I love re-enactments. The costumes, the language, the history.
I’ve been transported back in time to the Civil War, to the Renaissance Period, to the Wild West.
Friday night I had an amazing adventure at local place called Buckley Homestead which hosted a literary re-enactment of the Legend of Sleepy Hollow. I was invited by a friend of mine and was extremely delighted to have been able to attend.
From their website:
“Buckley Homestead is transformed into Tarrytown, NY, a quiet, dreamy little village known to many as Sleepy Hollow. The village abounds with stories and superstitions, the most famous of which is of a Hessian soldier who lost his head in the war and rides each night in search of a new one. Perhaps you’ve heard of the Headless Horseman?
Visitors will walk with a guide through Sleepy Hollow as they meet and interact with the townsfolk in search of Ichabod Crane, the one person who can tell them all about the stories of this quaint village. You become part of the storybook scenes, but be careful! There’s no telling what may cross your path in the night besides the occasional black cat. It may be the Headless Horseman himself! This program is a great way to experience the excitement of classic literature come to life. The walking tour is about one mile long outdoors and requires walking a bark chip trail lit by luminaries.”
At our first stop, a white country house from the late 1800’s, we listened to some town gossip about Ichabod Crane and Brom Bones, who were both courting that two-timin’ ho’ Katrina.
We walked on to the barn where we were greeted with townsfolk having a barn dance, listen to a fiddler play some music, and we were given a some lemonade and cake for a treat.
We were then invited to participate in a “choosing dance” which was a hoot and a holler. You stand in the middle of two people of the opposite gender at one end of the barn and give the person you don’t want to dance with a broom while you promenade down with your dance partner between two lines of men and women.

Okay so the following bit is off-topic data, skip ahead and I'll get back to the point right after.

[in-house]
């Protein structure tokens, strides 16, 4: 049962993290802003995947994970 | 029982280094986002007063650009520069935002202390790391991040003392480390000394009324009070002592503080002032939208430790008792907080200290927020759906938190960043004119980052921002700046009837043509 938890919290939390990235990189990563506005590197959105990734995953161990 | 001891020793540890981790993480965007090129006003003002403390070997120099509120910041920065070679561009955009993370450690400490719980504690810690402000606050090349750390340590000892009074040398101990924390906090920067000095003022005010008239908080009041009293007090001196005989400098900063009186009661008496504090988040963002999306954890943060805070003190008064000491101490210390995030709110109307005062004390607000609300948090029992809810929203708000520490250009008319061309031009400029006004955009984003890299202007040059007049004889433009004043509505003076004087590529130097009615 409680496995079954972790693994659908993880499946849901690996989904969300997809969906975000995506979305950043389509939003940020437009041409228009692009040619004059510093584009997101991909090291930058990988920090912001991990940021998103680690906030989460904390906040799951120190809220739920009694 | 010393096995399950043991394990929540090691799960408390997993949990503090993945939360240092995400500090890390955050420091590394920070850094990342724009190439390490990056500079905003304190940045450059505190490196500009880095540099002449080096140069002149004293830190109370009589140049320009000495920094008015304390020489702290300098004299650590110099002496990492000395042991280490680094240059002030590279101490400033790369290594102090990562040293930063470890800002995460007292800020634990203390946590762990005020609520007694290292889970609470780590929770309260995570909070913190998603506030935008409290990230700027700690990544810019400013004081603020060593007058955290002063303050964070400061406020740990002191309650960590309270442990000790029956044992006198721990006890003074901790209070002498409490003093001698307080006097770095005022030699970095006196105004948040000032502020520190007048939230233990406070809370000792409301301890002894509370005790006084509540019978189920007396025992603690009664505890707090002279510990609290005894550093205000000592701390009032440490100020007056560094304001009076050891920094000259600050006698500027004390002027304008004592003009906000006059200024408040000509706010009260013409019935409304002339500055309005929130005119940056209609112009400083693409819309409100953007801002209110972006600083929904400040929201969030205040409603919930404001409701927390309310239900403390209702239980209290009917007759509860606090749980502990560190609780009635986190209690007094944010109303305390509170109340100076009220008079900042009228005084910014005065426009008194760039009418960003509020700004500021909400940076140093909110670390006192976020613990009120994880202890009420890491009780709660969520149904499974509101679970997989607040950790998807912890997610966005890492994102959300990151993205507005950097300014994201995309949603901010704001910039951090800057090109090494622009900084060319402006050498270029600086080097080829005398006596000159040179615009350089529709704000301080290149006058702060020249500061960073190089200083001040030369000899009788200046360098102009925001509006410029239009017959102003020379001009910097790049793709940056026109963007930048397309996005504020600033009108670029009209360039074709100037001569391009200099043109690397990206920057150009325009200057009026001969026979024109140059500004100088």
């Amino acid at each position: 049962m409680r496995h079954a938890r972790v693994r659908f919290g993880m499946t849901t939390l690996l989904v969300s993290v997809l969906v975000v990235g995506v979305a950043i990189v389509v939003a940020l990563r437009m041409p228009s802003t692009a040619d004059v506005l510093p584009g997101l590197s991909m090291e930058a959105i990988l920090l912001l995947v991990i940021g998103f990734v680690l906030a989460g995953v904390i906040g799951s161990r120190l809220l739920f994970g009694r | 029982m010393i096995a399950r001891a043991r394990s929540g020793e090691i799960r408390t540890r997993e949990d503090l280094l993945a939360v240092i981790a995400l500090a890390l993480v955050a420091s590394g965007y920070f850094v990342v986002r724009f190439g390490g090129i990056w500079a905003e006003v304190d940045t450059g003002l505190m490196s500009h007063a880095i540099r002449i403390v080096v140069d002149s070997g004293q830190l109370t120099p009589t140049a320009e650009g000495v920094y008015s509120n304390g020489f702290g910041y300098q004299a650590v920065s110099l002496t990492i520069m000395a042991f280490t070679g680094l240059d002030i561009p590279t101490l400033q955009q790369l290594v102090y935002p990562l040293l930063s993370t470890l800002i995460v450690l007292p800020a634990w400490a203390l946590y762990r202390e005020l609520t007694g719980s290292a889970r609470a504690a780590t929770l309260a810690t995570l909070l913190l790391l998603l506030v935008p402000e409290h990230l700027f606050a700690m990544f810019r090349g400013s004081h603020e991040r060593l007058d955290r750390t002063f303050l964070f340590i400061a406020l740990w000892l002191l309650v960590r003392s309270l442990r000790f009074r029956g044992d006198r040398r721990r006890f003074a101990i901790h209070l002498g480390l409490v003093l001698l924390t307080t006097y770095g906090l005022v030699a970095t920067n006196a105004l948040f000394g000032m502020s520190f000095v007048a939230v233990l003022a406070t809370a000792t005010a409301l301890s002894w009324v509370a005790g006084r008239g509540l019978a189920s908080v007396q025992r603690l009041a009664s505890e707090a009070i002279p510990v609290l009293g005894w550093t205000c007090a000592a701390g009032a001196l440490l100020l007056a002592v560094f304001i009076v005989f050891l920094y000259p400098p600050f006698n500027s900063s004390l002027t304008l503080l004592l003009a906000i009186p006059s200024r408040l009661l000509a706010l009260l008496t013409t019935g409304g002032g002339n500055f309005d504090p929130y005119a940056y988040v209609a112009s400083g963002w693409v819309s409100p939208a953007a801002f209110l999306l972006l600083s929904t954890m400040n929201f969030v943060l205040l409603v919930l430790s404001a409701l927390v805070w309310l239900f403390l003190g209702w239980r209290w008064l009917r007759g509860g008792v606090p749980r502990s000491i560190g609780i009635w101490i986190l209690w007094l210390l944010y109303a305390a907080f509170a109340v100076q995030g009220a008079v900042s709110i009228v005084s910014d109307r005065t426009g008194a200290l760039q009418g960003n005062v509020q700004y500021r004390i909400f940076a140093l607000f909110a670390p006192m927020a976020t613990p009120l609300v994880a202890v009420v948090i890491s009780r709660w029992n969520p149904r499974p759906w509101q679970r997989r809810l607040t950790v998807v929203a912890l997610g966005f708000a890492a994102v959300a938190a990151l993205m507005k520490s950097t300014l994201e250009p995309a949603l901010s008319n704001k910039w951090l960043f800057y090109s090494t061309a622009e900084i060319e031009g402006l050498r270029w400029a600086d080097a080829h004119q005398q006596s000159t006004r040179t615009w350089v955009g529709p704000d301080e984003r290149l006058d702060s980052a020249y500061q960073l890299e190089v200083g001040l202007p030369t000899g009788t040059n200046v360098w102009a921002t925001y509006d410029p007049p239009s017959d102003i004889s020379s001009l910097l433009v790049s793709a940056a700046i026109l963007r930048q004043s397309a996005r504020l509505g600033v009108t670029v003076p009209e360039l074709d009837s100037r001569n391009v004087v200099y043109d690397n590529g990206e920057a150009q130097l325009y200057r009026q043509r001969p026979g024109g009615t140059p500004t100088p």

We left the barn and walked on the trail to a bonfire where two storytellers shared some of the story about the Hessian soldier they called the Headless Horseman. It was a cloudy, crisp, fall night, which added to the mystery and magic. The bonfire was toasty warm and wonderful.
Afterward, we continued our journey and we were startled by a snoozing scarecrow who gave us a frightful warning to be wary of the headless horseman that was seen in the area.
Soon, we called upon a hunch-backed gravedigger outside a one-room schoolhouse where Ichabod taught. The grave digger said we were foolish to go after Ichabod without a weapon. I asked him if we could borrow his shovel, but he gruffly said, “NO!”.
A short hayride later, we stopped to talk to a woman and her adorable young daughters at the log cabin they lived in. The young mother told us about seeing Ichabod not too long before we got there. We seemed to be always once step behind him. Not to be discouraged, we continued on.
We finally finished our journey on foot, across a bridge and we were spooked by the Headless Horseman himself on his big black steed.
We never did find Ichabod and we were left with the mystery – did the Headless Horseman get him, or did Ichabod run off to Pennsylvania?